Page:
We have three questions that form the basis for our Coaching Conversation Model. Using an example where the employee is working on running more engaging meetings, here are the three questions:
- I know that you’ve been working on (running more engaging meetings) since we last met. How’s that been going? (This opening probe focuses the conversation on the job-related skill yet is open-ended to encourage the employee to talk.)
- What have you done that was effective (in running more engaging meetings)? (We ask this question and listen to the employee’s self-assessment; we support accurate self-assessments and build on that self-assessment by adding our insights or thoughts.)
- What might have you done differently to make the meetings even more engaging? (Again we listen and support and build the accurate self-assessment.
We’re all familiar with the adage, “You catch more flies with honey than with vinegar.” How are you inspiring — rather than mandating — leaders to invest in upskilling and reskilling?
By making coaching simple. Frankly, when we ask leaders in our training sessions why they don’t coach (or coach more), their number one reason is, “I don’t have time,” followed by, “I have too many employees.” These leaders have made coaching much more cumbersome — and much less effective — than it should be. When we first created our Coaching Conversation Model, we created it for sales managers who notoriously had given little time for coaching; theirs was a “sink or swim” attitude. We knew that for coaching to be adopted by this skeptical group, it had to be usable … and for it to be usable, it had to be simple and quick.
What we developed — and what gets back to your question — was a coaching model that uses questions that guide the coaching conversation. When the leader-coach asks the three questions, the employee is — by definition — engaged by answering the questions. When asked, “Regarding your focus on calming the customer, what did you do the past week that seemed to have worked?”, the employee reflects on the week’s efforts to calm customers and identifies the thing they did that seemed to have a positive effect.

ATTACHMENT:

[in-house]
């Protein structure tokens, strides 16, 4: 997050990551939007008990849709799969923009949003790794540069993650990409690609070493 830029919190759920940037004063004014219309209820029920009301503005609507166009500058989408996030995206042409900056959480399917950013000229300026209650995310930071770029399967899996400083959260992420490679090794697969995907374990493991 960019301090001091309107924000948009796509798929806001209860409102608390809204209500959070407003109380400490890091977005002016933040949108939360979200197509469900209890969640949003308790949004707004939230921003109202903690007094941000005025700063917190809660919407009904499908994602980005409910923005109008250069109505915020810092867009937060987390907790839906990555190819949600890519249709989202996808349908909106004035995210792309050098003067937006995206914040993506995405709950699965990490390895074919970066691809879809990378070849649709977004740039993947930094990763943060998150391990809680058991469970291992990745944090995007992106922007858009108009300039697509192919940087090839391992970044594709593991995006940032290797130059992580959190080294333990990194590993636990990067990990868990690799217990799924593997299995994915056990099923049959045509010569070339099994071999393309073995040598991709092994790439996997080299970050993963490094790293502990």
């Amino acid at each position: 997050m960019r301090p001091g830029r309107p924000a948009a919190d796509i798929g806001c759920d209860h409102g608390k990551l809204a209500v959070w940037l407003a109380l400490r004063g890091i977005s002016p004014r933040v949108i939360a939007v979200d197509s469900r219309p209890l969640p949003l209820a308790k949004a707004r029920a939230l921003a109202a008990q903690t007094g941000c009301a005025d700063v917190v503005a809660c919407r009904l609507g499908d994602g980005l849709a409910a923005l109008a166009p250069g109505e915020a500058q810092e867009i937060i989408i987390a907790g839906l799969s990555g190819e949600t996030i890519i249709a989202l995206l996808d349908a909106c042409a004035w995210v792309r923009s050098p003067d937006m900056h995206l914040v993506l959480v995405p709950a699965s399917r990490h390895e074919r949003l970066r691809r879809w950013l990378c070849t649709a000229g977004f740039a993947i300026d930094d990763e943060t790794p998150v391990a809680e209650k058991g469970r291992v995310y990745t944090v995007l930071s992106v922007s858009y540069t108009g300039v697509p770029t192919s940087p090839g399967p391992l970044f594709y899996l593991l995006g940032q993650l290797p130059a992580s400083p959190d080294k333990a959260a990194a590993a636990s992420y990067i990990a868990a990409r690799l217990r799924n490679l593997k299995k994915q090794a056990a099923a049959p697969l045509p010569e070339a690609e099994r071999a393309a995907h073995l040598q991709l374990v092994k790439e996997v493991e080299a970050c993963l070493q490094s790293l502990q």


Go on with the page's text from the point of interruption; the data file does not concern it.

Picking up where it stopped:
When leaders in our leadership programs see how simple our Coaching Conversation Model is, they’re skeptical: how can something that simple be effective. And then they try it with an employee. And are hooked. In fact, I recently received an email from a graduate of one of our programs more than 20 years ago who stated, “The Coaching Conversation Model not only helped me become a great coach, it changed how I communicate with people.”
Let’s get more specific. How do you coach someone to do their best work? How can leaders coach for peak performance in our current context? What are your “Top 5 Ways That Leaders and Managers Can Be Effective Coaches?”
Having a growth mindset is key. No one has had their best day yet and the path to better days involves two key and related activities: reflection and planning. This is true for us as leaders as well as for our employees. Coaching is the activity that forces the reflection (by asking three key questions) and enables the planning (as a conclusion to the coaching session.)
First, recognize that not everyone wants to improve, grow, or develop. And that’s okay. Some employees come to work, do their job, collect their pay, and are happy and we as leaders should understand that these employees aren’t our targets for coaching. I recall trying to explain to a leader in one of our training sessions that “coaching is for WILLING employees.” The leader repeatedly asked, “Well, what if the person doesn’t want to develop?” When I was assured that the employee’s performance was good, I said, “We have a saying in Minnesota (where I’m from originally): ‘never try to teach a horse to sing; it’s frustrating for you and it annoys the horse.” Or as Elsa from Frozen would sing, “Let it go, let it go…” There are more then enough employees who DO want to grow and develop; start with them.
Second, ask questions. We’ve gone over the three questions that serve as the foundation of our Coaching Conversations Model, so those are great places to start.
Third, ask questions. (Seriously, it’s that important!) Many coaching models focus on how leader-coaches should build the coaching relationship or how we should share our insights and pithy words of wisdom. The truth is that most employees (and most people) know what they did well and what they could do to be even better. And the only way we as leader-coaches can find out what the employee knows (or doesn’t know) is by asking questions. In fact, in the above list of the three questions, Entelechy’s Coaching Conversation Model, the coach asks questions #2 and #3 (did well and do differently) twice to dig a little deeper.